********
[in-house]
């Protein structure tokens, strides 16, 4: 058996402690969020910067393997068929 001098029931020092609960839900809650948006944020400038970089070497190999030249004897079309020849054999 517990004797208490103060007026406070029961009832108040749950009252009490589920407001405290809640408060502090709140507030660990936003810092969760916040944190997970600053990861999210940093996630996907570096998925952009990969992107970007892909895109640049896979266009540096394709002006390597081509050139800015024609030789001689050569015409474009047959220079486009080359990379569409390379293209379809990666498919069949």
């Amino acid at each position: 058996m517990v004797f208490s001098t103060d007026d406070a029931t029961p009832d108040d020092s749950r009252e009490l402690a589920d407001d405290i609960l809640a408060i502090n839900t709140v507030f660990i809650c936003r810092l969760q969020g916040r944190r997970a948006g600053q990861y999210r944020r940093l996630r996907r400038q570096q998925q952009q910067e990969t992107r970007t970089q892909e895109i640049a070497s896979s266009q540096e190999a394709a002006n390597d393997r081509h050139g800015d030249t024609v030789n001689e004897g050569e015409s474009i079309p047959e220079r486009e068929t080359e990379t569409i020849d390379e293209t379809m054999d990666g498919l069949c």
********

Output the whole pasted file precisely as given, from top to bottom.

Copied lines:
[in-house]
């Protein structure tokens, strides 16, 4: 058996402690969020910067393997068929 001098029931020092609960839900809650948006944020400038970089070497190999030249004897079309020849054999 517990004797208490103060007026406070029961009832108040749950009252009490589920407001405290809640408060502090709140507030660990936003810092969760916040944190997970600053990861999210940093996630996907570096998925952009990969992107970007892909895109640049896979266009540096394709002006390597081509050139800015024609030789001689050569015409474009047959220079486009080359990379569409390379293209379809990666498919069949």
């Amino acid at each position: 058996m517990v004797f208490s001098t103060d007026d406070a029931t029961p009832d108040d020092s749950r009252e009490l402690a589920d407001d405290i609960l809640a408060i502090n839900t709140v507030f660990i809650c936003r810092l969760q969020g916040r944190r997970a948006g600053q990861y999210r944020r940093l996630r996907r400038q570096q998925q952009q910067e990969t992107r970007t970089q892909e895109i640049a070497s896979s266009q540096e190999a394709a002006n390597d393997r081509h050139g800015d030249t024609v030789n001689e004897g050569e015409s474009i079309p047959e220079r486009e068929t080359e990379t569409i020849d390379e293209t379809m054999d990666g498919l069949c």